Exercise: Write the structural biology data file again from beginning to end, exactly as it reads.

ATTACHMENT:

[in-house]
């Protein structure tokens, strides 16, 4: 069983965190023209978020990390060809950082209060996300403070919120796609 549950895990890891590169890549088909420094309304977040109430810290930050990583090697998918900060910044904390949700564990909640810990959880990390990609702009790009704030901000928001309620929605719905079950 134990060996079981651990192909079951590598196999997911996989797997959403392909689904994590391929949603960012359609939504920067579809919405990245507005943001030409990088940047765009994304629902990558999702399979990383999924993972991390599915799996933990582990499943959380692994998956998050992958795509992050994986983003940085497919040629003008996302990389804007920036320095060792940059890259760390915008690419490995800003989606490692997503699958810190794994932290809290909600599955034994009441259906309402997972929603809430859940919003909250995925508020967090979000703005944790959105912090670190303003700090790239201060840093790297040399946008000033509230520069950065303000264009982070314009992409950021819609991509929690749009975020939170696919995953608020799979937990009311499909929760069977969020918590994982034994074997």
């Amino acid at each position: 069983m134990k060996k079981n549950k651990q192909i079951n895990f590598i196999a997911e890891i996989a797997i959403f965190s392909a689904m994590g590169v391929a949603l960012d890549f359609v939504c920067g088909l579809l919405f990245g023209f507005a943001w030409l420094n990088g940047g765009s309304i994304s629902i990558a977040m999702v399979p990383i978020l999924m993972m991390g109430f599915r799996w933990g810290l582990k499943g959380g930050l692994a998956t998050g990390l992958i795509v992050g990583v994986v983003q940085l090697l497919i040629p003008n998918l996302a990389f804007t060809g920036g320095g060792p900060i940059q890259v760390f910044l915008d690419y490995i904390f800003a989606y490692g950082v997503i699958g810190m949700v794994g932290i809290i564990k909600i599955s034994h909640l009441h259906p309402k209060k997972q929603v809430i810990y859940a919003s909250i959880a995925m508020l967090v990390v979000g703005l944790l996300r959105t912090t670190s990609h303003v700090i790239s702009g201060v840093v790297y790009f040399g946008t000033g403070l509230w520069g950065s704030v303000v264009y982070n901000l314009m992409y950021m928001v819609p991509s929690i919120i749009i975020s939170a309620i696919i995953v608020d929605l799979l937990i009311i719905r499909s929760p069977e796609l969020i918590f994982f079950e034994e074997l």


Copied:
[in-house]
């Protein structure tokens, strides 16, 4: 069983965190023209978020990390060809950082209060996300403070919120796609 549950895990890891590169890549088909420094309304977040109430810290930050990583090697998918900060910044904390949700564990909640810990959880990390990609702009790009704030901000928001309620929605719905079950 134990060996079981651990192909079951590598196999997911996989797997959403392909689904994590391929949603960012359609939504920067579809919405990245507005943001030409990088940047765009994304629902990558999702399979990383999924993972991390599915799996933990582990499943959380692994998956998050992958795509992050994986983003940085497919040629003008996302990389804007920036320095060792940059890259760390915008690419490995800003989606490692997503699958810190794994932290809290909600599955034994009441259906309402997972929603809430859940919003909250995925508020967090979000703005944790959105912090670190303003700090790239201060840093790297040399946008000033509230520069950065303000264009982070314009992409950021819609991509929690749009975020939170696919995953608020799979937990009311499909929760069977969020918590994982034994074997």
């Amino acid at each position: 069983m134990k060996k079981n549950k651990q192909i079951n895990f590598i196999a997911e890891i996989a797997i959403f965190s392909a689904m994590g590169v391929a949603l960012d890549f359609v939504c920067g088909l579809l919405f990245g023209f507005a943001w030409l420094n990088g940047g765009s309304i994304s629902i990558a977040m999702v399979p990383i978020l999924m993972m991390g109430f599915r799996w933990g810290l582990k499943g959380g930050l692994a998956t998050g990390l992958i795509v992050g990583v994986v983003q940085l090697l497919i040629p003008n998918l996302a990389f804007t060809g920036g320095g060792p900060i940059q890259v760390f910044l915008d690419y490995i904390f800003a989606y490692g950082v997503i699958g810190m949700v794994g932290i809290i564990k909600i599955s034994h909640l009441h259906p309402k209060k997972q929603v809430i810990y859940a919003s909250i959880a995925m508020l967090v990390v979000g703005l944790l996300r959105t912090t670190s990609h303003v700090i790239s702009g201060v840093v790297y790009f040399g946008t000033g403070l509230w520069g950065s704030v303000v264009y982070n901000l314009m992409y950021m928001v819609p991509s929690i919120i749009i975020s939170a309620i696919i995953v608020d929605l799979l937990i009311i719905r499909s929760p069977e796609l969020i918590f994982f079950e034994e074997l």